Polyether ketone ketone (PEKK), in a liquid state at 700° F. is poured into a shear mixer at 60 s−1. Iron oxide particles (Fe3O4) are added to form a 2 wt % mixture of iron oxide in PEKK. The PEKK mixture is expelled from the mixer onto a belt maintained at 700° F. at the location of fluid impingement, with the belt moving faster than the flow of the mixture to cause shear alignment of molecules. The belt moves the PEKK mixture into a region of controlled cooling enabling the gradual formation of crystals in the PEKK, preferentially aligned with the aligned molecule direction. The expelling location and controlled cooling region also contain magnets producing magnetic field aligned with the direction of belt motion, which is the direction of PEKK molecular alignment and thus crystalline direction, causing the iron oxide particles to rotate in the PEKK prior to PEKK solidification, to align the iron oxide particle magnetic anisotropy with the future crystalline direction of the polymer. The solidified film is expressed by the belt over a breaking apparatus that breaks the polymer film into pieces that subsequently fall into a chute as the belt turns over a roller to return towards the fluid expeller. Inside the chute, the polymer pieces are pulverized and the resulting dust is dropped into collectors. A magnet placed between the pulverizer and the collectors deflects the falling path of the polymer mix particles that contain iron oxide particles, to separate those PEKK mixture particles from the particles that contain no iron oxide.

Polyether ether ketone (PEEK), in a liquid state at 650° F., is added to a shear mixer at 40 s−1. PEKK mixture particles containing iron oxide are added to the PEEK to form 0.1 wt % PEKK (modified) in PEEK. The two-polymer mixture is infused into a bed of carbon fibers to produce a thermoplastic composite film prepreg. The prepreg is allowed to cool without any particular control.

Two-polymer mixture prepreg is laminated to form a part of useful shape. Two-polymer mixture prepreg is controllably heated to 650° F. to melt the PEEK without melting the PEKK crystal seeds. A magnetic field is applied to rotate the iron particles bound in PEKK such that the magnetic anisotropy axis of the iron particle are oriented in the direction of the magnetic field, which orients the crystallographic orientation direction of the PEKK seed in the same direction.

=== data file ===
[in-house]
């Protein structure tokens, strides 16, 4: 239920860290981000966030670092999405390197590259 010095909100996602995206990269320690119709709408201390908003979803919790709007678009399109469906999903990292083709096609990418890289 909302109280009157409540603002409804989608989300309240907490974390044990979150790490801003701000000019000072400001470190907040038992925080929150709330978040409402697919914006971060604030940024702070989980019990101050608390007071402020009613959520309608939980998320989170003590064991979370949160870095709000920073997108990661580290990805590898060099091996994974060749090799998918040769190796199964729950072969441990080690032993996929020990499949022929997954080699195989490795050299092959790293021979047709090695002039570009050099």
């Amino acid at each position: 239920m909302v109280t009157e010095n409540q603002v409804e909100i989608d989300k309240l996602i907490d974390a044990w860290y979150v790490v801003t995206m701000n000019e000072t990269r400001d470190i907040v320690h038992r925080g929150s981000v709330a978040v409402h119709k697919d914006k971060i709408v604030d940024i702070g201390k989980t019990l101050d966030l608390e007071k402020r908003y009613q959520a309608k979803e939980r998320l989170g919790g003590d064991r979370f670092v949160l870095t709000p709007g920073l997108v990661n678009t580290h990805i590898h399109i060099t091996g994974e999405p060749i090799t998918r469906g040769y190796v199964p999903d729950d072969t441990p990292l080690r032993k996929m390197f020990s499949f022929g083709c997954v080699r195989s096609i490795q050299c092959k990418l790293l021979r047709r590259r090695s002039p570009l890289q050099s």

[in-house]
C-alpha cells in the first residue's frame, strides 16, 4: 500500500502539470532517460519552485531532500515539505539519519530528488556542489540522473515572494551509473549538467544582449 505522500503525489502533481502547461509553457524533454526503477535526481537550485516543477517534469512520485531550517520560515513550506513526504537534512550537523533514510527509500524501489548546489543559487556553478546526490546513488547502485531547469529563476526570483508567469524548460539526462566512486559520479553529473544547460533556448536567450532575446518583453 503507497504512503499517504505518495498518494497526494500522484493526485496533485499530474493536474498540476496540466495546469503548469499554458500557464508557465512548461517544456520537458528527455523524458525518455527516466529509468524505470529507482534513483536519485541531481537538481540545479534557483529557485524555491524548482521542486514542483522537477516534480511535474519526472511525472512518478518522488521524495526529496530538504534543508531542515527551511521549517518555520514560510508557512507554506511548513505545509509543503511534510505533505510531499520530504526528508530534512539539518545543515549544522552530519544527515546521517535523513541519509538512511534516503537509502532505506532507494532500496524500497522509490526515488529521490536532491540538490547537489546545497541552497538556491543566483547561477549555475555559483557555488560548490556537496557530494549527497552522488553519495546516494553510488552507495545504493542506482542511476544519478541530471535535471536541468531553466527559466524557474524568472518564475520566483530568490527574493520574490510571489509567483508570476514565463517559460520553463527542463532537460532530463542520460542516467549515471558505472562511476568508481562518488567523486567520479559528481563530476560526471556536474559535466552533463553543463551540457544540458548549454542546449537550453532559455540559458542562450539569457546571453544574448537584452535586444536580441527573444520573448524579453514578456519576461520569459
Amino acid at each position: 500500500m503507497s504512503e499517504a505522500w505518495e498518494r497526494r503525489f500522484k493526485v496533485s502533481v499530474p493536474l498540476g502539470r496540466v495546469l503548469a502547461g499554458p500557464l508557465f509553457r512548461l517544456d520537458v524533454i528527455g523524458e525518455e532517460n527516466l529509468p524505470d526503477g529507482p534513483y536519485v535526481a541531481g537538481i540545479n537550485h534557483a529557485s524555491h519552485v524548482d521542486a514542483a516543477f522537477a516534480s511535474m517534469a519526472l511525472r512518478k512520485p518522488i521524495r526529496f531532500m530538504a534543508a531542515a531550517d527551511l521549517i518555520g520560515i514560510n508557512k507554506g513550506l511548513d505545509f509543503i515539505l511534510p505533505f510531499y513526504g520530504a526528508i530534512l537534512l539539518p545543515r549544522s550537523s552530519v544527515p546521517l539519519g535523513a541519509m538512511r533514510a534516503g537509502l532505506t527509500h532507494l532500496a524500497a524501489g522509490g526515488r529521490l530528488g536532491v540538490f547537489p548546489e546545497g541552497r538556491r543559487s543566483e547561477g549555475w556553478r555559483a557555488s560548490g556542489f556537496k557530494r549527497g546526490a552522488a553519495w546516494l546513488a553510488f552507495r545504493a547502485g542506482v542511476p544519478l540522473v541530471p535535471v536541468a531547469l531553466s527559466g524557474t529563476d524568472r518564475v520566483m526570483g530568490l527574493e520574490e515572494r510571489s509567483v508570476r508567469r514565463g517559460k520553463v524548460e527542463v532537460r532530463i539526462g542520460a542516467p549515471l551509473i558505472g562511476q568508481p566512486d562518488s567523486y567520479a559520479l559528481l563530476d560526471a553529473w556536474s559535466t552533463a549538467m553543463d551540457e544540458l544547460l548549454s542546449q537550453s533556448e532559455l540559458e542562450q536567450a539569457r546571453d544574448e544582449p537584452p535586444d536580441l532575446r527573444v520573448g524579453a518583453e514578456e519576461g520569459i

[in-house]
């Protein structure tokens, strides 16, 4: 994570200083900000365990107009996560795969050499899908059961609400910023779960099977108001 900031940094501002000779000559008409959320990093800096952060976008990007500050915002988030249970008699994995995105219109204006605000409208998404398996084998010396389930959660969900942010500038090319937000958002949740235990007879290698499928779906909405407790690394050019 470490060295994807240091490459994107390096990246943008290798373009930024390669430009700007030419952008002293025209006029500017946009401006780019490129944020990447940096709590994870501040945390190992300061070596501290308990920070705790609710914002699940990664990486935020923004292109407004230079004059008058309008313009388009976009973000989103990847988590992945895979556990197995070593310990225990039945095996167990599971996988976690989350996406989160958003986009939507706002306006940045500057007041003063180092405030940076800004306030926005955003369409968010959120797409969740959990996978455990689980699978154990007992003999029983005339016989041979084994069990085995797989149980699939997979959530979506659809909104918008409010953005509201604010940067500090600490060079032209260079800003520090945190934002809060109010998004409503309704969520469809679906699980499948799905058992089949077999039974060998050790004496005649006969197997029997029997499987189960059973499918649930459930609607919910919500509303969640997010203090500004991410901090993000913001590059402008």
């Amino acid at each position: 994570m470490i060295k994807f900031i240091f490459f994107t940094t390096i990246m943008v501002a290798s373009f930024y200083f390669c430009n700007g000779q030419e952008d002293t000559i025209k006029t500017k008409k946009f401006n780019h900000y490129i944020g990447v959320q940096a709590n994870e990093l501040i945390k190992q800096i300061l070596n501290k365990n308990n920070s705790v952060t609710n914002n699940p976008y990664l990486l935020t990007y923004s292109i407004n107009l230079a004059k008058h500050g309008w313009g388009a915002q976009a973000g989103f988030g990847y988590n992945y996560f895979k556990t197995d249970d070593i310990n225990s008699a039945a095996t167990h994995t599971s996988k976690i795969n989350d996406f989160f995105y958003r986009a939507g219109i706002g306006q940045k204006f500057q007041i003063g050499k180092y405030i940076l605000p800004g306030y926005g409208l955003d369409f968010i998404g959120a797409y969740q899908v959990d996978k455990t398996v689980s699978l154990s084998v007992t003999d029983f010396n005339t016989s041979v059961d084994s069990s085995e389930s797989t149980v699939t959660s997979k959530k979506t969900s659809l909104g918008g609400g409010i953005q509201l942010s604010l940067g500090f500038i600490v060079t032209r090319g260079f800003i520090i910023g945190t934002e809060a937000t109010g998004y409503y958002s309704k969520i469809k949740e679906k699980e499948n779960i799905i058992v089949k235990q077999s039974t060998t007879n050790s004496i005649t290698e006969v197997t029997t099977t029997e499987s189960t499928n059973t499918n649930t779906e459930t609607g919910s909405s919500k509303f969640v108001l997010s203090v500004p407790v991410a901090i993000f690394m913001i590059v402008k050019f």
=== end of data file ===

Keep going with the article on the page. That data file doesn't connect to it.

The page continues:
Under the influence of this magnetic field, the two-polymer mixture is cooled at a rate of 2° F./min to a temperature of 620° F. and held at 620° F. for 60 minutes. During this cooling process, the solidifying PEEK preferentially forms crystals on the nucleating surfaces of the PEKK seeds, oriented in the same direction as the PEKK seeds. As the PEEK crystals grow, wherever two crystal grains contact one another, the grains merge into a single grain due to their crystallographic alignment.

Once crystallization is complete, the solid two-polymer composite material part is allowed to cool to room temperature without a particular temperature control or temperature cooling rate required.

EXAMPLE 2

PEKK (680° F. MP)/PA 6T (700° F. MP)

PA 6T, a polyphthalamide having a 6T-Segment, in a liquid state at 740° F. is poured into a shear mixer at 60 s−1. Iron oxide particles (Fe3O4) are added to form a 2 wt. % mixture of iron oxide in PA 6T. The PA 6T mixture is expelled from the mixer onto a belt maintained at 740° F. at the location of fluid impingement, with the belt moving faster than the flow of the mixture to cause shear alignment of molecules. The belt moves the PA 6T mixture into a region of controlled cooling enabling the gradual formation of crystals in the PA 6T, preferentially aligned with the aligned molecule direction. The expelling location and controlled cooling region also contain magnets producing magnetic field aligned with the direction of belt motion, which is the direction of PA 6T molecular alignment and thus crystalline direction, causing the iron oxide particles to rotate in the PA 6T prior to PA 6T solidification, to align the iron oxide particle magnetic anisotropy with the future crystalline direction of the polymer. The solidified film is expressed by the belt over a breaking apparatus that breaks the polymer film into pieces that subsequently fall into a chute as the belt turns over a roller to return towards the fluid expeller. Inside the chute, the polymer pieces are pulverized and the resulting dust is dropped into collectors. A magnet placed between the pulverizer and the collectors deflects the falling path of the polymer mix particles that contain iron oxide particles, to separate those PA 6T mixture particles from the particles that contain no iron oxide.